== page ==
In this situation, the fact that the tech was closed minded to it doesn't tell me he didn't want to deal with it. I just honestly have a feeling thats how he was trained. With something like that, I would have taken the measurement, but I wouldn't have told my boss. But since its a simple diagnostic to take, I would have done it anyway.

    Its just that in these days of lore, it appears to be quicker to just tackle the obvious problem, and handle other problems later when they crop up-instead of checking a little further to make sure other stuff didn't get damaged, etc.

    Case in point-a new building is going in next door where I work. They just hooked up the electrical feed last week. Right after they did it, (the next day in fact) one of the "safeties" (on the pole where the feed goes into the building) blew out. The power company came out and was there and gone in 10 minutes-I'm guessing they didn't check anything, they just replaced the thing that blows on the pole and left.

    My suspicions were confirmed yesterday when I heard another pop again. This time though, the safety didn't blow-it was arcing right where the wires went into the conduit onto the pole (they then go under the street to the building) and the pole was on fire. We had to call the fire dept out to check it out.

    I'm just hoping the guy didn't put a larger safety on the pole and that caused it to do this, but it was arcing nicely, you could hear it popping and stuff down here, and it left a nice scorch mark on the pole. The only lights I see the building using right now are the parking lot ones, so something is up.

    I'm just surprised that they didn't check more, but I guess it works the same across the board. Get it fixed and working.

    They were out there for about 7 hours yesterday. Dunno what it was, but I guess the fire made them take a better look......

    Sorry for my rambling, but just trying to make my point.
  11. KE4PJW

    KE4PJW Ham Member

    Actually Heath, you are incorrect here as well. Let say you have a 10 volt 100 watt lamp. That means that you have a current draw of 10 amps and an internal resistance of 1 ohms. So let compare wiring this lamp up with 100ft of 20 gauge wire and 10 gauge wire.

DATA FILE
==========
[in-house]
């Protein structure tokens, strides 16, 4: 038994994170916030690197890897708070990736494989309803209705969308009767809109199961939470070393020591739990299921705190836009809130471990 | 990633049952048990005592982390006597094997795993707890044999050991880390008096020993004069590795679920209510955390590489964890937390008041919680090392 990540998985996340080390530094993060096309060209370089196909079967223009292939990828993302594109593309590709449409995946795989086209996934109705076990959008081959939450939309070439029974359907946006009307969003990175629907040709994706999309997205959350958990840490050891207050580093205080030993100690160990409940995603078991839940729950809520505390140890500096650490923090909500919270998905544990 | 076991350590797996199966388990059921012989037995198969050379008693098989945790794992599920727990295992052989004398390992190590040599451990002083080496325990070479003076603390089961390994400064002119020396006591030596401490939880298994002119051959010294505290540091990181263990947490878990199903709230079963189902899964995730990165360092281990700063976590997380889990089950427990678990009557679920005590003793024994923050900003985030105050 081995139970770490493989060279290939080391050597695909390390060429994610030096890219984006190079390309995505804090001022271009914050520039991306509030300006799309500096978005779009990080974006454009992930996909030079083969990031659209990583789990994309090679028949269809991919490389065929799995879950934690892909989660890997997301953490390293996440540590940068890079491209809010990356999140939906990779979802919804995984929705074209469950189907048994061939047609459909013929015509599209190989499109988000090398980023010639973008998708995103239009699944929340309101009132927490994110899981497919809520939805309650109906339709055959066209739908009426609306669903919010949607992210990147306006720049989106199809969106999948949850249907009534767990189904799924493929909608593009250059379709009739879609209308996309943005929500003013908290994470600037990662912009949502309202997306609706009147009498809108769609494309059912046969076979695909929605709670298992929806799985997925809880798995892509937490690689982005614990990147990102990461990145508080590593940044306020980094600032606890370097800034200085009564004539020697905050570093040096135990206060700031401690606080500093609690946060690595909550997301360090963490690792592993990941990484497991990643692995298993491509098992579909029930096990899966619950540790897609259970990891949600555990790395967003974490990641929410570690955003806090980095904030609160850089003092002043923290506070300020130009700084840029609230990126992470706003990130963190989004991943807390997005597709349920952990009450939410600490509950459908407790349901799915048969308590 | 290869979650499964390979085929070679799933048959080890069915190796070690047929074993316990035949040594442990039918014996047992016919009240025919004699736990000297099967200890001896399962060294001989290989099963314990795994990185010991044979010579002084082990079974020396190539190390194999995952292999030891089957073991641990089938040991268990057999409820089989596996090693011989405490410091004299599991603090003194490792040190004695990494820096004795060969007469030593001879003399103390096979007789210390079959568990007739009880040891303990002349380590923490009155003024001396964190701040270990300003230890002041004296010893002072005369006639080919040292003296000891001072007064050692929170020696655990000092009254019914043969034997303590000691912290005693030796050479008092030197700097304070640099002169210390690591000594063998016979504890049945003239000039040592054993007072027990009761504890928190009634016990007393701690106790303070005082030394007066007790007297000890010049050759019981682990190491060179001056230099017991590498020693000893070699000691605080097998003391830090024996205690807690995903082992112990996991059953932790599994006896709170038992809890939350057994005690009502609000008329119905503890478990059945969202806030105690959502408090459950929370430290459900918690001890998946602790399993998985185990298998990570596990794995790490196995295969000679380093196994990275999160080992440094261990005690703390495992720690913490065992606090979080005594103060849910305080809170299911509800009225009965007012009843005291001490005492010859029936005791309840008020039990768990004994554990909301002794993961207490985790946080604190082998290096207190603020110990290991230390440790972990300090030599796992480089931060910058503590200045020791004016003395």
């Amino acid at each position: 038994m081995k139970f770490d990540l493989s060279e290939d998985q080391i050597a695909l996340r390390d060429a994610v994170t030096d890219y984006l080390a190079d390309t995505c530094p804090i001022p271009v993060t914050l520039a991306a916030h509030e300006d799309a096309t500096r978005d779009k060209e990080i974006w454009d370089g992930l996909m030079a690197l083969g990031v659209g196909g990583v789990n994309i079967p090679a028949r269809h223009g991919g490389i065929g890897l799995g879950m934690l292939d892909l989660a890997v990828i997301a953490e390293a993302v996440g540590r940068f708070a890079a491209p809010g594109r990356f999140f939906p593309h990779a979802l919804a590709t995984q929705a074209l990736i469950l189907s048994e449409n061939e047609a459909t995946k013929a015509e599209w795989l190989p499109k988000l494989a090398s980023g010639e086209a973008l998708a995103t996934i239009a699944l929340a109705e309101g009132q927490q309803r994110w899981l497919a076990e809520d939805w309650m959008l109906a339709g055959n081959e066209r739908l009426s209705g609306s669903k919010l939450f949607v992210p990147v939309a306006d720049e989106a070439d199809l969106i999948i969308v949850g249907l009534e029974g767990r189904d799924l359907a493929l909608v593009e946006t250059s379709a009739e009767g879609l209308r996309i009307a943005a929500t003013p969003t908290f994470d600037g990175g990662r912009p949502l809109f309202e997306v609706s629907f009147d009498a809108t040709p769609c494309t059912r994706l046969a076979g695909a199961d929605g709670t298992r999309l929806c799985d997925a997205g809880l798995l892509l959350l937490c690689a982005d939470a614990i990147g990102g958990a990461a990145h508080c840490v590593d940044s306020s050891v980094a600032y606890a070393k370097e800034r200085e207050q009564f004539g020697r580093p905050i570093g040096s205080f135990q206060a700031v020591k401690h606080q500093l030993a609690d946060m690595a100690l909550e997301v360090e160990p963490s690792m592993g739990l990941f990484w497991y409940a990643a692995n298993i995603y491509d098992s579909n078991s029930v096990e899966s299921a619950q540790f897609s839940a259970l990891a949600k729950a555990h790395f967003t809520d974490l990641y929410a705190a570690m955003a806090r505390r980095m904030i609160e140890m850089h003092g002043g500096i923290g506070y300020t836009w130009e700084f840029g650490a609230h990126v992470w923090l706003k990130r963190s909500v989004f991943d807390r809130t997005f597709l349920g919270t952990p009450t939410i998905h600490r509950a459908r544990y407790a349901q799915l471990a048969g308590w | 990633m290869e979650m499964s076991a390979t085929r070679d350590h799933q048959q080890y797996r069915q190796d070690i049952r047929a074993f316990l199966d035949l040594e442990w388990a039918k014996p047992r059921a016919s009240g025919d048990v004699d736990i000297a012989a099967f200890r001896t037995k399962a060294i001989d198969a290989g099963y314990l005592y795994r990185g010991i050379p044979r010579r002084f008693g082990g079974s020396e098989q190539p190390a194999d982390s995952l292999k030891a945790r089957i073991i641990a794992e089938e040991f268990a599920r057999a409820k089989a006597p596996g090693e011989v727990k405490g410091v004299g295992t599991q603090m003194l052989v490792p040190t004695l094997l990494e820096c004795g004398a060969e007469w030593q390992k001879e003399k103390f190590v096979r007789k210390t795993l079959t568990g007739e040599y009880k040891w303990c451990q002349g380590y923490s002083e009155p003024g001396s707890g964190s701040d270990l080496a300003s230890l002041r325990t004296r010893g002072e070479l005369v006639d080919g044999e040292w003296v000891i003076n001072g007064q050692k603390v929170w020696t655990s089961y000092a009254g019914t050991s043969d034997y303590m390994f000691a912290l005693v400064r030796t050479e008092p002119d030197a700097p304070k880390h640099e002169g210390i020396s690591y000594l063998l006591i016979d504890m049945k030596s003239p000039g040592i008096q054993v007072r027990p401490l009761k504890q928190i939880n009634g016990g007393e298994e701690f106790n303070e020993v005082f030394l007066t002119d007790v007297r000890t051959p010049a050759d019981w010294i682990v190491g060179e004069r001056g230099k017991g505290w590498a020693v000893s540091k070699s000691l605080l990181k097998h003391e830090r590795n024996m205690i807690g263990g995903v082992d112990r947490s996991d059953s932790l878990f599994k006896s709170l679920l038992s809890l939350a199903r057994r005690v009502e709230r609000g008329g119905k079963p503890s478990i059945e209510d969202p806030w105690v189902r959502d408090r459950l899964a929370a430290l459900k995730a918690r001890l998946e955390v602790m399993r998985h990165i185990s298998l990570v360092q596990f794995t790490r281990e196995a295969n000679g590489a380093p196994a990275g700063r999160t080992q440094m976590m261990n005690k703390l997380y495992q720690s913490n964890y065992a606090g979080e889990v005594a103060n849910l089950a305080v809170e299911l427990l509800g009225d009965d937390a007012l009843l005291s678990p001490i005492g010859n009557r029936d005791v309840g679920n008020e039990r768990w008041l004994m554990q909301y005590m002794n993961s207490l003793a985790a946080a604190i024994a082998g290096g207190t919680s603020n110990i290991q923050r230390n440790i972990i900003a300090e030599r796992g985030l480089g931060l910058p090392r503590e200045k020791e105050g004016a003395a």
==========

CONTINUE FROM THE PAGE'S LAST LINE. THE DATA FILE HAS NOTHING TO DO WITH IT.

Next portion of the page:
With the 10 gauge wire, the total resistance of the wire is .2ohms. Total circuit resistance is 1.2ohms. With a 10 volt supply, it would draw 8.33 amps and dissipate 83.3 watts. The power dissipated by the wire would be 13.88 watts.

    With the 20 gauge wire, the total resistance of the wire is 2.08 ohms. Total circuit resistance is 3.08 ohms. With a 10 volt supply, it would draw 3.25 amps and dissipate 32.5 watts. The power dissipated by the wire would be 21.97 watts.

    In this application, the resistance of the wire makes the 20 gauge wire unsuitable, not it's current capacity.
  12. W9RFM

    W9RFM Ham Member

    Look up series arcing faults. Arcing can cause great heat, and also adds impedance.
  13. KE5FRF

    KE5FRF Ham Member


    I'm sure that a theoretical scenario can be dawn on a piece of paper that shows a situation where two equal resistors will dissipate the same amount of power. But I think the crux here is that the RESISTANCE does NOT generate the heat. It is the total power in the system, the current and the voltage, coupled with the low resistance of the heating element, that create the heat. You yourself demonstrated in your pictorial that 100 ohms creates 100 watts in your scenario but 200 ohms creates 50 watts.

    Now, the key here is that the instrument was operating normally up until the point of the failure. The heating element was sufficiently heating the liquids at the setpoint we always expect. There was no evidence of inefficency or having power robbed from somewhere else.

    Again, I admitted from the word go that the switch could be the problem, and even said it likely IS the problem. But it was the way that my coworker said "NO" and argued the other possibilities were wrong.

    But I am glad you brought up this example, because it did offer something deeper that my mind had forgotten and overlooked. I assure you, friend did not think the scenario through at all and has never done the first Ohm's Law calculation in his career.

    It is an interesting twist that you propose, and indeed could be the culprit here. Perhaps this is why some people err in their understanding of Ohms law. Little tricky scenarios like the one you just showed. But again, the key here is that the resistance doesn't CAUSE the heat. If this were the case, would we not use beefy 1 megohm resistors as heating elements?

    But your scenario makes the discussion interesting and makes understanding the rest of it more complicated. Thanks for throwing the monkey wrench into the works.

    Do you understand what I am getting at here? My friend [​IMG]
  14. KL7AJ

    KL7AJ Ham Member

    You have to have SOME resistance to generate heat. In the equation I^2*R, if R is zero, so is the heat (power)!

    All other things being equal (i.e. a fixed voltage source with infinite current capacity) the power dissipated in the load (heat generated) will always be greater with smaller resistance. However, the current also will rise as the inverse of the resistance...hence the SQUARED term.

    On the other hand, if the load resistance is on the same order as the resistance of your power cord, the most power you can achieve is when the load resistance is EQUAL to that of the power cord! You start losing ground at any value of R less than that.

  15. KE5FRF

    KE5FRF Ham Member